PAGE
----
• Homicide: there were 21,570 murders in 2020, and for perspective, the risk of dying in a motor vehicle accident was almost 12 fatalities per 100,000, close to twice the risk of becoming a homicide victim.
      • Your odds of being killed by a serial killer (something I think about a lot because I watch all the shows on these guys and I’m not just talking about Dexter — I mean the documentaries where they all but ask the convicted sociopaths what human flesh tastes like) are slim. Less than 1% of murders are of the serial kind, so only ~150 people die this way each year.
      • Murder-adjacent, let’s talk about getting shot to death. Firearm-related deaths tallied 39,707 in 2019… 80% of which were unintentional. 109 people die from a gunshot-related injury every day.
      • Sidebar: Am I the only one who thinks (a lot) about getting murdered? Does anyone else brace themselves for a murderer around every corner? No? Okay, me neither.
  • 253 people died from natural disasters, including earthquakes, landslides, drought, wildfires, storms, and flooding. Tornados kill about 60 people per year, and despite this, the number one item on my Bucket List is to see one in real life (i.e.: not just in a Helen Hunt movie). I would die happy if it happened to be fatal.
  • The odds of getting hit by lightning (and not living to tell about it) in a lifetime is about 1 in 180,746, with 17 people dying this way in 2020. (This will sound insensitive to the 17 families who lost their loved ones, but wouldn’t it be cool to die from this cause? Your family and friends would be so amused [after their enormous grieving period] to tell the “Yolanda was hit by lightning” story for years to come.)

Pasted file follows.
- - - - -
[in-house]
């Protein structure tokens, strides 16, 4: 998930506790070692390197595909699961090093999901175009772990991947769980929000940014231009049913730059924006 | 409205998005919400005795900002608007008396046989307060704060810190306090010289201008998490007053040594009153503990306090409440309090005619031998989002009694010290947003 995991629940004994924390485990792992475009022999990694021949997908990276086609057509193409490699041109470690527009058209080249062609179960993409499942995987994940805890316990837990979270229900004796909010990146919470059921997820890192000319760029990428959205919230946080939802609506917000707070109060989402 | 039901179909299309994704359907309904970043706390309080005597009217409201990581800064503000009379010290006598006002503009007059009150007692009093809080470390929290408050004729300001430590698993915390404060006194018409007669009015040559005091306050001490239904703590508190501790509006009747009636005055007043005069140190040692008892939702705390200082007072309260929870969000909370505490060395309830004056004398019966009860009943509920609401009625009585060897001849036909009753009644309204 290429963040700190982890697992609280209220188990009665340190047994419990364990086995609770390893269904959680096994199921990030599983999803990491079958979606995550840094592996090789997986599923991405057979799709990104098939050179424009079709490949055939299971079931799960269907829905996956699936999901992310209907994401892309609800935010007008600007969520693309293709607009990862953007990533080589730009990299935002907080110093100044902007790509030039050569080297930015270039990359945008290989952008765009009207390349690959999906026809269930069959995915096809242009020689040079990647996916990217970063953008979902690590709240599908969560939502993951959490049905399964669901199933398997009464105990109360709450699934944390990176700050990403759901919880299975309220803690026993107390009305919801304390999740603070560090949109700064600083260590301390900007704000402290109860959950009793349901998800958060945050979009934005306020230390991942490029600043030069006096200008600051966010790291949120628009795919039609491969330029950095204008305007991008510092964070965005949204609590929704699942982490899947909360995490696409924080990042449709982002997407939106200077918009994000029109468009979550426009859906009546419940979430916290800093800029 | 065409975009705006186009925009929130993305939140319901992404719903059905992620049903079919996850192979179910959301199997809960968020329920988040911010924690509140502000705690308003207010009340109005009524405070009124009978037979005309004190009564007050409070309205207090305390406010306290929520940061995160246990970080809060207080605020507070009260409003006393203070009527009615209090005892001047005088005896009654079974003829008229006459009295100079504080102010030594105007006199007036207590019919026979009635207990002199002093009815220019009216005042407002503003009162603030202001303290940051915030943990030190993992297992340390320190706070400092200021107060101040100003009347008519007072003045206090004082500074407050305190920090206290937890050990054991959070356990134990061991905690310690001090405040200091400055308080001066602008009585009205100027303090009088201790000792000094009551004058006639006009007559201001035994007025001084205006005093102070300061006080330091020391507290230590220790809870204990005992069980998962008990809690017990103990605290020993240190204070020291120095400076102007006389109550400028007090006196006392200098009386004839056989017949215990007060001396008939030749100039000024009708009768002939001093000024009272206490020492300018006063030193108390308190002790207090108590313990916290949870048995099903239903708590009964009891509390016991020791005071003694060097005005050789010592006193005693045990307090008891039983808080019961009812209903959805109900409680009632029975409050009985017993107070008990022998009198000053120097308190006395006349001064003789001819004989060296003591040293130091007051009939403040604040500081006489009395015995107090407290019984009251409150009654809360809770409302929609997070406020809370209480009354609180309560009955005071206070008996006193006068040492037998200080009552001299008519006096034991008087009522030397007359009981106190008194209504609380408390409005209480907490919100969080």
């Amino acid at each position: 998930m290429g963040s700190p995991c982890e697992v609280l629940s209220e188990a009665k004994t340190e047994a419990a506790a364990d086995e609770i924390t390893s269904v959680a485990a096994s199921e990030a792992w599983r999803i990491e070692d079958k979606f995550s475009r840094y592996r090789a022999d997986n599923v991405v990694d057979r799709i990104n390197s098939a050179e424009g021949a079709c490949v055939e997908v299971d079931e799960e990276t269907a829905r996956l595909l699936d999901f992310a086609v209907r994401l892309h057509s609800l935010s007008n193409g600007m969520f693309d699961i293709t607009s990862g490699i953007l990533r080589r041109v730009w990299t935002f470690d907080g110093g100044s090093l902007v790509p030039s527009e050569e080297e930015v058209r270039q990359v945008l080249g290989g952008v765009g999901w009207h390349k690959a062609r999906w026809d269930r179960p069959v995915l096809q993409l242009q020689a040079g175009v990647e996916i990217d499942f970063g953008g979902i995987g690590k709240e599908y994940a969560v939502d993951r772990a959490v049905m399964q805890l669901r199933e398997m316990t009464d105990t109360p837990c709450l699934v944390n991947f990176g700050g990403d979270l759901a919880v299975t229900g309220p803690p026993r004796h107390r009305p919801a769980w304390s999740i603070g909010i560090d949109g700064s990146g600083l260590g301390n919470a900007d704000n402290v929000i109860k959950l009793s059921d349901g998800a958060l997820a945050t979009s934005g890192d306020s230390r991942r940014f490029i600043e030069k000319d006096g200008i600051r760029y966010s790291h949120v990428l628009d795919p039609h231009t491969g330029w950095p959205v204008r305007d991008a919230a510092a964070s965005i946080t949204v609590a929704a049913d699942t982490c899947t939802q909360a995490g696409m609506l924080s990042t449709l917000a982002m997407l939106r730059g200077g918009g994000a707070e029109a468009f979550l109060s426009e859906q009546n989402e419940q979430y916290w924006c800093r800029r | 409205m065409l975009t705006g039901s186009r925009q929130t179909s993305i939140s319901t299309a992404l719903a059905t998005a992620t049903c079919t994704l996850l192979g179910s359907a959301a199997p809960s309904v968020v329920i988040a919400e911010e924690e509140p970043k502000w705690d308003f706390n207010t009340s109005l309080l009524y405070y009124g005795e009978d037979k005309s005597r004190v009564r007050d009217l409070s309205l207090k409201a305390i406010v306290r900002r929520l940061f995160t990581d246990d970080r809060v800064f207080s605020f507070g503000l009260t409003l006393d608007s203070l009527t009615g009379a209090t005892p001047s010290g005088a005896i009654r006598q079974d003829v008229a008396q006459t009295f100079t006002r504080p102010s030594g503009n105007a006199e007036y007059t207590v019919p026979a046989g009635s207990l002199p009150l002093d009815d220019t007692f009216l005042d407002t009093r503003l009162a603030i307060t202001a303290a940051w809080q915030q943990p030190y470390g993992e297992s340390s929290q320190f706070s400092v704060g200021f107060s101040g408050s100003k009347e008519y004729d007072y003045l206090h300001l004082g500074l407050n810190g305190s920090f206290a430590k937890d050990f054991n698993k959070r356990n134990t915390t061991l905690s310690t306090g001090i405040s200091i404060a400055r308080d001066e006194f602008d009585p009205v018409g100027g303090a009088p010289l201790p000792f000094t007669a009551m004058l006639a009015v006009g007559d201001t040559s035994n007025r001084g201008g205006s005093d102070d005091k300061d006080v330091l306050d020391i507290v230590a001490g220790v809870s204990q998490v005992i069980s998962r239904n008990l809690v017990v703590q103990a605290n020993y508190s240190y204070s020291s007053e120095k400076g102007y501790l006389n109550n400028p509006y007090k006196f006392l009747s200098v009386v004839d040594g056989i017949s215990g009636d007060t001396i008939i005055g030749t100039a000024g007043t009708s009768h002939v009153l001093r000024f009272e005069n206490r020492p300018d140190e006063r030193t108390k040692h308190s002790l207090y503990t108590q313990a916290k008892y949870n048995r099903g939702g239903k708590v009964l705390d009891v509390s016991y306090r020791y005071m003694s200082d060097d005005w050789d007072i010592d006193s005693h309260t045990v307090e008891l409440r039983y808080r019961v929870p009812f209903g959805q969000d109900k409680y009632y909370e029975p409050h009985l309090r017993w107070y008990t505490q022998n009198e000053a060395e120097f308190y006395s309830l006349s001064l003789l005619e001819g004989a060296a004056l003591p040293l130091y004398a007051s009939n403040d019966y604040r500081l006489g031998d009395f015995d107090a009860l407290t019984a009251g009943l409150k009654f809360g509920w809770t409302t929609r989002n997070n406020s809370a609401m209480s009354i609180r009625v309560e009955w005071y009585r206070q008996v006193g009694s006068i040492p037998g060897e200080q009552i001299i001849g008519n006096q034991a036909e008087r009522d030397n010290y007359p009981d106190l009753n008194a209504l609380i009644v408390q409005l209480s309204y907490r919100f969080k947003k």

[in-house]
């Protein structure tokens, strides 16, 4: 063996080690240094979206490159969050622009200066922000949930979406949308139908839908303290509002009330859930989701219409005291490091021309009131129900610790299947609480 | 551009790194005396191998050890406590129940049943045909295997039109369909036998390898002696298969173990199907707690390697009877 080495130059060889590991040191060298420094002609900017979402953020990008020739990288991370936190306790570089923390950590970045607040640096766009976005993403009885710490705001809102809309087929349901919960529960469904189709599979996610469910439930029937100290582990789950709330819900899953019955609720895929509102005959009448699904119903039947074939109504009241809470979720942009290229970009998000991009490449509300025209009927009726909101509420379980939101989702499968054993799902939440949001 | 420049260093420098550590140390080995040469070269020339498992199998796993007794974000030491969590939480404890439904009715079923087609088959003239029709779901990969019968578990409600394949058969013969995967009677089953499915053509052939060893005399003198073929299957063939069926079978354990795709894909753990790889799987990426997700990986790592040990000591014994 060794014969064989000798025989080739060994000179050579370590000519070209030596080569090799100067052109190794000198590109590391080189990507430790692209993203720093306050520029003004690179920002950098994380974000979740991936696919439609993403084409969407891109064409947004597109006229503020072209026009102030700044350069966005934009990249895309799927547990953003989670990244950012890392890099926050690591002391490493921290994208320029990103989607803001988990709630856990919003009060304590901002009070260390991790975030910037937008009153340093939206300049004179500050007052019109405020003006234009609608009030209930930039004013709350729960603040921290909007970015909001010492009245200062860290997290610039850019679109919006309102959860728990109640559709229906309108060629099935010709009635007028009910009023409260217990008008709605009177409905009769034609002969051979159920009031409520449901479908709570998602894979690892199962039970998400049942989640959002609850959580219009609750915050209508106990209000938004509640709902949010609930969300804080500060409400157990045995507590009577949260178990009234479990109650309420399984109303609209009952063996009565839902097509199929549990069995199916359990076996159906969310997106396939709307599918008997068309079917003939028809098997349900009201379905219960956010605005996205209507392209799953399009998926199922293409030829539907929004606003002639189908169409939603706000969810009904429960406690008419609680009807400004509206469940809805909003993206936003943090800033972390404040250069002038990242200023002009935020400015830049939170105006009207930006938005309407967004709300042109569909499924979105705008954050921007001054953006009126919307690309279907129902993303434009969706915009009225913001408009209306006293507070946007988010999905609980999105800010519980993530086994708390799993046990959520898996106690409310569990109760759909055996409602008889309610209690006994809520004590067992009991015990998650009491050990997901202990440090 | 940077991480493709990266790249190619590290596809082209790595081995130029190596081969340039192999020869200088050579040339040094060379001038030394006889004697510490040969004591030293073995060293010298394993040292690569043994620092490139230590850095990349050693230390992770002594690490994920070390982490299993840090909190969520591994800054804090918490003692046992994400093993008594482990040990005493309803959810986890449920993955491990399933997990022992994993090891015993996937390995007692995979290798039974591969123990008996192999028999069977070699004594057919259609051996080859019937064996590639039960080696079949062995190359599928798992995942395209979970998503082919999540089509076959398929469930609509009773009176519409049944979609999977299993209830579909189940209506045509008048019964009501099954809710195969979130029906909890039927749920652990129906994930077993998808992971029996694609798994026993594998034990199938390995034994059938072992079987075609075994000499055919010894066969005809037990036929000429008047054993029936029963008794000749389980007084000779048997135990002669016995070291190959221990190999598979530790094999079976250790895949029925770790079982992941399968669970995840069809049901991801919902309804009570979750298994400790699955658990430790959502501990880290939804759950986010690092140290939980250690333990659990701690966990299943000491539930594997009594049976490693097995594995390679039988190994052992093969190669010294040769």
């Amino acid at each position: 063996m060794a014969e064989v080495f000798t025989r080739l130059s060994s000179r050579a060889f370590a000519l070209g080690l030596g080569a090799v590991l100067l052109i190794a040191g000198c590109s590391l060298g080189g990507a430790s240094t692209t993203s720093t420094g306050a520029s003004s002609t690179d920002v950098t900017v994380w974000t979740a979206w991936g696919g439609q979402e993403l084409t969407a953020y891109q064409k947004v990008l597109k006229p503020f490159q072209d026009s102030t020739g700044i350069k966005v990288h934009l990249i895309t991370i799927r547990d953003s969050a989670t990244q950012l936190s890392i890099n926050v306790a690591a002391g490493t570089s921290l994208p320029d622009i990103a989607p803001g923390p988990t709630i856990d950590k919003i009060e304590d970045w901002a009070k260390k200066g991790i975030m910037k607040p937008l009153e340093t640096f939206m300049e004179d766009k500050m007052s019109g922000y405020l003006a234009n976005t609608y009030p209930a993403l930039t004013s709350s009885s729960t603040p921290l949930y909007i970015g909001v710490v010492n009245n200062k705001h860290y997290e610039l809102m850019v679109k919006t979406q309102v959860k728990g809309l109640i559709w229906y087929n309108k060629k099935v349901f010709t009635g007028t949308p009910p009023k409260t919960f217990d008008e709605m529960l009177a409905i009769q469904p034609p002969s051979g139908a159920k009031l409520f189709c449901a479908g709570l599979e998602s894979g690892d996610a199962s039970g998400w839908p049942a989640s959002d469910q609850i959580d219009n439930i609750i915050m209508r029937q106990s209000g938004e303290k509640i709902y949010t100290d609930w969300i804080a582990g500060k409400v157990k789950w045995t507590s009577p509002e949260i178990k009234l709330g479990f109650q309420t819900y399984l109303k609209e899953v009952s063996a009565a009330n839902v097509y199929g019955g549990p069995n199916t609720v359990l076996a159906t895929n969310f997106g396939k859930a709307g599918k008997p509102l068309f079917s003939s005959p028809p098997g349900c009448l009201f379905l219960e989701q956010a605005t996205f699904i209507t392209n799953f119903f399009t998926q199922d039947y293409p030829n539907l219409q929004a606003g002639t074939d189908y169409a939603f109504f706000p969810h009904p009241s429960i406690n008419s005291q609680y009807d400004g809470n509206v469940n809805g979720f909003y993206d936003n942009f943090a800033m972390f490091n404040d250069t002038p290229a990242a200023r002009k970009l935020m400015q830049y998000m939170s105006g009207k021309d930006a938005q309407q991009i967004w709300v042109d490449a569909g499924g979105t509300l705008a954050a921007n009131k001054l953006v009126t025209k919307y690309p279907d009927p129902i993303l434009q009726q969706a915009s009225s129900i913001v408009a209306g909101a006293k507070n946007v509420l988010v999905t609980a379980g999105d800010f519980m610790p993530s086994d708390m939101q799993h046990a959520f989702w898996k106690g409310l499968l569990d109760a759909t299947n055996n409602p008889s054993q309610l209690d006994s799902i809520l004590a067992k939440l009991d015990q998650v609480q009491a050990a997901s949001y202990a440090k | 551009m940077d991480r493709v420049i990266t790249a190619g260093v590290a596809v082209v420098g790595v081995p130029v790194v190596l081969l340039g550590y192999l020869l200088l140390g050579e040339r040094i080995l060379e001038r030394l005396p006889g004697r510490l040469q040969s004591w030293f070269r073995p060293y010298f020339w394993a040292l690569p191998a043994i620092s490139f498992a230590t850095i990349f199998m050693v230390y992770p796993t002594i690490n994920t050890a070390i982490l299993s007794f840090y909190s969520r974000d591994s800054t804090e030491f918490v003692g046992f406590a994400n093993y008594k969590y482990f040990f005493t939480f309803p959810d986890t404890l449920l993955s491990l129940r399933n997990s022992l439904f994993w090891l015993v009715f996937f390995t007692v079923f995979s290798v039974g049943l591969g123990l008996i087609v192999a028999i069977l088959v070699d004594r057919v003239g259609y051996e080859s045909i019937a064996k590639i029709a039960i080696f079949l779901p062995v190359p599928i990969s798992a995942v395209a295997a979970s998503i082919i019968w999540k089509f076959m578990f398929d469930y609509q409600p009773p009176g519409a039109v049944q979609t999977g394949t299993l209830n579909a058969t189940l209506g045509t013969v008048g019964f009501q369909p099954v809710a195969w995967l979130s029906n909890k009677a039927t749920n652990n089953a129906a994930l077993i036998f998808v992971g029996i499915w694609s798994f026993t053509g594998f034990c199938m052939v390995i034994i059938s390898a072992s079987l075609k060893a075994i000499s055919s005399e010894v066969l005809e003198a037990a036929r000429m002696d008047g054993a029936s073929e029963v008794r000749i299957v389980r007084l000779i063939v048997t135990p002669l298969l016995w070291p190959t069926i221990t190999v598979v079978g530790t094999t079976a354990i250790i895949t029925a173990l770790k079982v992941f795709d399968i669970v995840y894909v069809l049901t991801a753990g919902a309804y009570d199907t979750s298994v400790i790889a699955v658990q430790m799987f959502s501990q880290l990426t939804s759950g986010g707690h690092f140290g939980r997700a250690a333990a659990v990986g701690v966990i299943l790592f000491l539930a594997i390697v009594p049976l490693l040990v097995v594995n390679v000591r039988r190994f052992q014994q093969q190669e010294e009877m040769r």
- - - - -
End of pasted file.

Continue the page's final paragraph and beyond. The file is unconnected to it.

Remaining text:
• Fatal shark attacks: 12 in 2020 (your odds of being killed in a shark attack are about 1 in 3.75 million in your lifetime. In other words, it’s possible.)
  • Death by snake bite: 5 people go this way each year. Sucks to be them.
  • This post was about causes of death in the US. If you’re interested in the top 10 causes of death around the globe, check this out from the WHO.
  • Check out the interactive chart called “How You Will Die” on this webpage at… it’s morbidly fun. Then check out this one.
  • Who doesn’t want to see this chart (below) on the deadliest animals on earth? Mosquitos are the deadliest species, followed by us despicable homo sapiens, who kill our fair share of other humans through war, terrorism, and homicide. WE’RE WORSE THAN SNAKES.


Deadliest animals


Wheel 'o DeathSo there you have it. Not a single one of us is getting out of here alive — we get it, we get it. But grasping how we are likely to go wakes us up to productive insights like, “How might I prevent some of these diseases from taking root?”.  Getting clear on the ways you’re likely to go might jolt a bit of “I’m going to savor the flavor of life now before I do in fact get bit by a snake to death” kind-of-thinking. Reflect on your likely demise. Reflect on your unlikely demise. Let the certainty of the end inspire you to live before you die.

Jodi Wellman